I discovered that God had given me new spiritual eyes and that when I looked at the enemy officers and guards who had starved and beaten my companions and me so cruelly, I found my bitter hatred for them changed to loving pity. … I prayed for God to forgive my torturers, and I determined by the aid of Christ to do my best to acquaint these people with the message of salvation.

On Aug. 20, 1945, a smiling Japanese guard swung open DeShazer’s cell door and said, “War over. You go home now.”

DeShazer wrote a book called I Was a Prisoner of Japan and, after studying at Seattle Pacific College, returned to Japan, this time as a missionary to his former enemies.

Story Two:
Fuchida, for the Japanese the “hero of Pearl Harbor,” was part of the Japanese task force that was going to attack Midway Island six months after Pearl Harbor. But he came down with a case of appendicitis and was evacuated to the rear. During the massive air battle on June 4, 1942, Japan lost hundreds of planes and pilots and five ships, including all its aircraft carriers — a crippling blow. Later in the war, Fuchida was in Hiroshima the day before the first atomic bomb was dropped on that city, but he was called to an emergency meeting at navy headquarters in Tokyo on that day and survived the war unscathed — the only Japanese pilot to survive the war from beginning to end.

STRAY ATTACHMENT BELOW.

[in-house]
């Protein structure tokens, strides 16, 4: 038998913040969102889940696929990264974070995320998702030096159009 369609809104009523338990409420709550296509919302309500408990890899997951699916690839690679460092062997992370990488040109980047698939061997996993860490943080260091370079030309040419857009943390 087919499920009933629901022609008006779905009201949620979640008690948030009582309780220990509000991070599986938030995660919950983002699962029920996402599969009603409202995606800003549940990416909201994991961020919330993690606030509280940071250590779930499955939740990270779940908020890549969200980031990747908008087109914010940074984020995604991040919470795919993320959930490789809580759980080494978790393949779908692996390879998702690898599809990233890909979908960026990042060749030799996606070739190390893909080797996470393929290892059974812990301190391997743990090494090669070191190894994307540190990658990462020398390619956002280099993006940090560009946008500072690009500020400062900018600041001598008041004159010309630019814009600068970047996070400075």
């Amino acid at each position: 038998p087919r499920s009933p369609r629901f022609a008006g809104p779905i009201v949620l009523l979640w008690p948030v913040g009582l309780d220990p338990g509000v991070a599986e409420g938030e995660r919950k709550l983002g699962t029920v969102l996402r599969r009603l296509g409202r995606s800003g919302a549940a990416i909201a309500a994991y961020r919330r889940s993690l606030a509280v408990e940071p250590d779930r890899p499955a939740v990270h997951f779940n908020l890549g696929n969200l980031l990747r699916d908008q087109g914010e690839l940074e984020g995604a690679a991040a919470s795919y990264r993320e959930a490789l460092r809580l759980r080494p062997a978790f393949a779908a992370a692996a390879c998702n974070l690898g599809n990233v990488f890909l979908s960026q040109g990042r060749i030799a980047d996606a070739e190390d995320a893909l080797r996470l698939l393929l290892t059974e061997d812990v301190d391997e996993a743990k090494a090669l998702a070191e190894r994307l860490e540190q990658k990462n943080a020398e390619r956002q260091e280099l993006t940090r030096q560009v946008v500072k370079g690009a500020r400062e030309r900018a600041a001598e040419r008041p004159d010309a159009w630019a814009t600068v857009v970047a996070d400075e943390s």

After the war he to return to a life of farming. But deeply shamed by Japan’s loss and still with the heart of a warrior, it was an unsatisfying life. Even though married, he had a mistress in Tokyo and made many excuses to his wife, Haruko, for why he had to travel there frequently.

One day in October 1948, while getting off the train in Tokyo, Fuchida saw an American handing out leaflets in Japanese. The title caught his eye: Watakushi Wa Nippon No Horyo Deshita (I Was a Prisoner of Japan). It grabbed his attention immediately, especially since it started out talking about Pearl Harbor. Fuchida was determined to learn more about this man, not out of any interest in Christianity, but because he wanted to know more about DeShazer. Even though they had been enemies, he admired the courage of the Doolittle Raiders.

But he was taken with DeShazer’s Christian testimony, too. A friend told him to get a Bible, but Fuchida could not find one in Japanese. But a few days later, on the same train platform, a Japanese man stood with boxes of books: “Get your Bible—food for you soul,” the man cried in Japanese. Struck by the coincidence and despite his Shinto heritage, he bought one for 40 yen, a pittance at the time. He was struck by Jesus’ words in Luke 23:34: “Father, forgive them, for they do not know what they are doing.”

Fuchida later wrote, “I was impressed that I was certainly one of those for whom Jesus had prayed. The many men I had killed had been slaughtered in the name of patriotism, for I did not understand the love of Christ.” He changed from a bitter ex-war hero to a man on a new mission. Fuchida went on to become an evangelist throughout Japan and Asia, and he and DeShazer eventually become close friends.

Fuchida died in 1976 at the age of 74. DeShazer died last March at age 95. Sixty-seven years ago, the two men were bitter enemies. Today they are eternal brothers, a testimony to the power of God’s grace and His sovereignty.